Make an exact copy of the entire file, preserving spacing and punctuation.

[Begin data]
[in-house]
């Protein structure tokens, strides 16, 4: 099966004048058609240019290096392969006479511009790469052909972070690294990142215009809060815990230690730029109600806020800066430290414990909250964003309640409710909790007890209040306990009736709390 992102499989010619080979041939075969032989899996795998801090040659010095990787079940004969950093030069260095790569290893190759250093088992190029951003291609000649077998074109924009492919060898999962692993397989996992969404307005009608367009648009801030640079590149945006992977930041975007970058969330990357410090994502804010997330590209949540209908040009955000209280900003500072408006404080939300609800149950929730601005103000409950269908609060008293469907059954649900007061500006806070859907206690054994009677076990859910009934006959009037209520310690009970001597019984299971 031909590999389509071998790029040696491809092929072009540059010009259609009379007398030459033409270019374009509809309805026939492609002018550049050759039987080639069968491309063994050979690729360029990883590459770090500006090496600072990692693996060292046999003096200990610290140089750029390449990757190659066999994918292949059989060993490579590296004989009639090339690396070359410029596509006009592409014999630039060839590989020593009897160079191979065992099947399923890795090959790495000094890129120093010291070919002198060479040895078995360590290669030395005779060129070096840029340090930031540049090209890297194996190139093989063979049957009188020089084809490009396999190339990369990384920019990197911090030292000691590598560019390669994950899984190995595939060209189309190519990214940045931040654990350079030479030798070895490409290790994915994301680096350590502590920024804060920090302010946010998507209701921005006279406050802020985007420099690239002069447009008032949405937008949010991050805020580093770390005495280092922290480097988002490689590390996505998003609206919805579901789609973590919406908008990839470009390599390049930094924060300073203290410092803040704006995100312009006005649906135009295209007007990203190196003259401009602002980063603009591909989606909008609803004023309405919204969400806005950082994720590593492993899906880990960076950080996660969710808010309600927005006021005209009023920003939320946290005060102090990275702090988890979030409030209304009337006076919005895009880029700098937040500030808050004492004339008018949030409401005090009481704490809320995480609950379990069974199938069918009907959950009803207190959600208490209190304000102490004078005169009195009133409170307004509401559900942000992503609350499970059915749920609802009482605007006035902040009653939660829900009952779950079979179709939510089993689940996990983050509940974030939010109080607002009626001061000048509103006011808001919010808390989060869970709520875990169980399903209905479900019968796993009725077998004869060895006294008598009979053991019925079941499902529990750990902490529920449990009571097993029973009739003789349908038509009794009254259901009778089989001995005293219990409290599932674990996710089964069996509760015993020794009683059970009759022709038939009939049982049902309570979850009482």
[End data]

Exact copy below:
[in-house]
């Protein structure tokens, strides 16, 4: 099966004048058609240019290096392969006479511009790469052909972070690294990142215009809060815990230690730029109600806020800066430290414990909250964003309640409710909790007890209040306990009736709390 992102499989010619080979041939075969032989899996795998801090040659010095990787079940004969950093030069260095790569290893190759250093088992190029951003291609000649077998074109924009492919060898999962692993397989996992969404307005009608367009648009801030640079590149945006992977930041975007970058969330990357410090994502804010997330590209949540209908040009955000209280900003500072408006404080939300609800149950929730601005103000409950269908609060008293469907059954649900007061500006806070859907206690054994009677076990859910009934006959009037209520310690009970001597019984299971 031909590999389509071998790029040696491809092929072009540059010009259609009379007398030459033409270019374009509809309805026939492609002018550049050759039987080639069968491309063994050979690729360029990883590459770090500006090496600072990692693996060292046999003096200990610290140089750029390449990757190659066999994918292949059989060993490579590296004989009639090339690396070359410029596509006009592409014999630039060839590989020593009897160079191979065992099947399923890795090959790495000094890129120093010291070919002198060479040895078995360590290669030395005779060129070096840029340090930031540049090209890297194996190139093989063979049957009188020089084809490009396999190339990369990384920019990197911090030292000691590598560019390669994950899984190995595939060209189309190519990214940045931040654990350079030479030798070895490409290790994915994301680096350590502590920024804060920090302010946010998507209701921005006279406050802020985007420099690239002069447009008032949405937008949010991050805020580093770390005495280092922290480097988002490689590390996505998003609206919805579901789609973590919406908008990839470009390599390049930094924060300073203290410092803040704006995100312009006005649906135009295209007007990203190196003259401009602002980063603009591909989606909008609803004023309405919204969400806005950082994720590593492993899906880990960076950080996660969710808010309600927005006021005209009023920003939320946290005060102090990275702090988890979030409030209304009337006076919005895009880029700098937040500030808050004492004339008018949030409401005090009481704490809320995480609950379990069974199938069918009907959950009803207190959600208490209190304000102490004078005169009195009133409170307004509401559900942000992503609350499970059915749920609802009482605007006035902040009653939660829900009952779950079979179709939510089993689940996990983050509940974030939010109080607002009626001061000048509103006011808001919010808390989060869970709520875990169980399903209905479900019968796993009725077998004869060895006294008598009979053991019925079941499902529990750990902490529920449990009571097993029973009739003789349908038509009794009254259901009778089989001995005293219990409290599932674990996710089964069996509760015993020794009683059970009759022709038939009939049982049902309570979850009482």